3. Darren, how could I forget that – you are right – he said that all the time – he was so proud of his grandchildren!!! He is so right – they are all alot to be proud of. It still amazes me at how incomplete my life feels without him – sometimes I’m sure he is going to walk in the door any minute!!!

  4. I think it is time I put down a thought or two.

    Strangely enough, I think of Soap ( as he was affectionately known ) every Friday night. Odd though this may seem… this was the time I called him to remind him to put in his Challenge Lawro predictions, which he forgot to do on an alarming regular basis. Considering how good he thought he was at it, I seem to remember that he never even got close to Darren or I. Maybe it was because he always put Spurs down to win. A foolish strategy but one he beleived in.
    I also have lost my interest in Lottery scratchcards as we would always see who had the biggest win recently. Usually it wasn’t me…. but I do remember a weekend in Ocala where we headed down to the local gas Station and we both got good winners. Tom claimed a share as he scratched them even though he had no financial interest in the transaction.

    I miss him a lot. I was lucky enough to be living in the same state as him for a long time… but still regret that we didn’t see each other as much as we could have done.

    I do know that he was happy here. I just wish it could have been for longer.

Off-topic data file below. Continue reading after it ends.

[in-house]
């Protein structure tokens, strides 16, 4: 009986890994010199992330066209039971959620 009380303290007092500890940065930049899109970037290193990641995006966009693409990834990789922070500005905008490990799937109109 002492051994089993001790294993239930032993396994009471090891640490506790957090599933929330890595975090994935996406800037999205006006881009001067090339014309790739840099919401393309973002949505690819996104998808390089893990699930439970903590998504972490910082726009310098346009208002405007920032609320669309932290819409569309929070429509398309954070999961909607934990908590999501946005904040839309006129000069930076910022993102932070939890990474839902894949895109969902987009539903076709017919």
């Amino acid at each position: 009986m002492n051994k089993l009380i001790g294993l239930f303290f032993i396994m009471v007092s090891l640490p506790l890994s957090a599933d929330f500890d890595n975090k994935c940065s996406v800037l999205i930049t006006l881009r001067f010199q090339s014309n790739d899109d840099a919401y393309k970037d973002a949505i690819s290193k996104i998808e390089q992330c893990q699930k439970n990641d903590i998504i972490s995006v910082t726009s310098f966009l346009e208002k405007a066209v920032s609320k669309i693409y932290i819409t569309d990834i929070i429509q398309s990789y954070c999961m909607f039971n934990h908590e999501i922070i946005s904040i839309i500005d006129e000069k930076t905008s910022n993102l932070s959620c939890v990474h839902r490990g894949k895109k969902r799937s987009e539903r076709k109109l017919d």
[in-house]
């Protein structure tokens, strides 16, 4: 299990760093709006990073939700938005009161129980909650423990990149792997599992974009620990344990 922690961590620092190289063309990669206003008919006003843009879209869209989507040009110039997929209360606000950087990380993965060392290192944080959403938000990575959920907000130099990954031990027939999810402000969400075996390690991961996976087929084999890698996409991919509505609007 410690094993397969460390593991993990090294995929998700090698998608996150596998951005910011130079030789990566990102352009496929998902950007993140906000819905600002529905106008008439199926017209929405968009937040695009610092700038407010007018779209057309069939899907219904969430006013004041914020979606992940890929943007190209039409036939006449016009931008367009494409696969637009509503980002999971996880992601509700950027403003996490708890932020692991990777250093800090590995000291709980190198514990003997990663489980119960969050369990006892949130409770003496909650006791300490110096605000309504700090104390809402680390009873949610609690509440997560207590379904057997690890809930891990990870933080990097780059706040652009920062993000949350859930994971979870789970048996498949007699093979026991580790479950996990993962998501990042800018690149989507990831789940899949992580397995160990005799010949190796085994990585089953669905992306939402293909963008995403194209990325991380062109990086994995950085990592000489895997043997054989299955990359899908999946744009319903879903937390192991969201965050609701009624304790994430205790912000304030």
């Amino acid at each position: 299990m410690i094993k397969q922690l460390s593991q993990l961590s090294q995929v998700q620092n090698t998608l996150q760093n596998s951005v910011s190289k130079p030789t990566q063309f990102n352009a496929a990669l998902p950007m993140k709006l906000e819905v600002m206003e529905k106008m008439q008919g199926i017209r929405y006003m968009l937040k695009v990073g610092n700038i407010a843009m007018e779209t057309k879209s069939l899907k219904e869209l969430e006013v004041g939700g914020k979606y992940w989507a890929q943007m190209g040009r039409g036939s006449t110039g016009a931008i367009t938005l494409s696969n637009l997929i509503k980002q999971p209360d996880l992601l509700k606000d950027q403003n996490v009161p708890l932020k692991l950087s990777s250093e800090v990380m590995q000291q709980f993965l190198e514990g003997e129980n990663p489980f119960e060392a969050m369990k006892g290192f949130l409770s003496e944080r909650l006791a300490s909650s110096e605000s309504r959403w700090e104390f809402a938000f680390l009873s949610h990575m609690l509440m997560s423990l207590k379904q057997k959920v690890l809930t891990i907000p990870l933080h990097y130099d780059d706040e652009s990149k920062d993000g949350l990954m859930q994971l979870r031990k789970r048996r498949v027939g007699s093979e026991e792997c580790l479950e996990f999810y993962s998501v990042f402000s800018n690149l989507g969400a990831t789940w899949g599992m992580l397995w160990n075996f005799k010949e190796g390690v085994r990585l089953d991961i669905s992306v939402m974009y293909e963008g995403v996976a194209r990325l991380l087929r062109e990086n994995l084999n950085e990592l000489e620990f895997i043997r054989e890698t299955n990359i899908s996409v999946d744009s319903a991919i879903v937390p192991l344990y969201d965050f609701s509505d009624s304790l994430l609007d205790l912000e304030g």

5. oh yeah Steve – he barely could get thru putting those predictions in the computer without help – he was soo funny!!!
    He would come and ask for my help every time – and as for the scratch off tickets – he had a “lucky store” around every corner! although I don’t ever remember getting any share of the winnings, If he is reading this stuff – I’m sure he would be laughing!!!

  6. I am my father’s son, I remain totally convinced I’ll win the lottery one day as well. Also, I catch myself saying things and I think “I sounded like Dad saying that”.

    @6 – Steve, it’s easy to say in hindsight that you didn’t see him as much as you could have done. I didn’t call as often as I should have. If I could have seen what would happen I’d have called every day. I can’t pin down the last time we did speak or what we said… probably discussed what Lauren was up to, the weather, his total faith that Spurs were gonna do better, the usual stuff. I’m just glad I was there the January before.

  7. Neither of you should feel that way because Jim understood you each had your own families and jobs – what was more important to him was that all of you were healthy and happy. As long as everyone was ok – he was ok too. Although, I think if he could redo something – it would have been to spend more time with his grandchildren. He would tell me often – “there’s just nothing else like it!”

  8. Darren, As you know we have not spoken for a number of months, maybe even a year. I was unaware that Jim had passed on. My initialy reaction was “bloody hell”, along with a great deal of sadness. Jim, you and I had many Friday nights down the Crown in Chertsey, and I still remember those sometimes drunken evenings with a big smile on my face, they were good times. Jim was a card…(the 2 of clubs!). Kind Regards Dale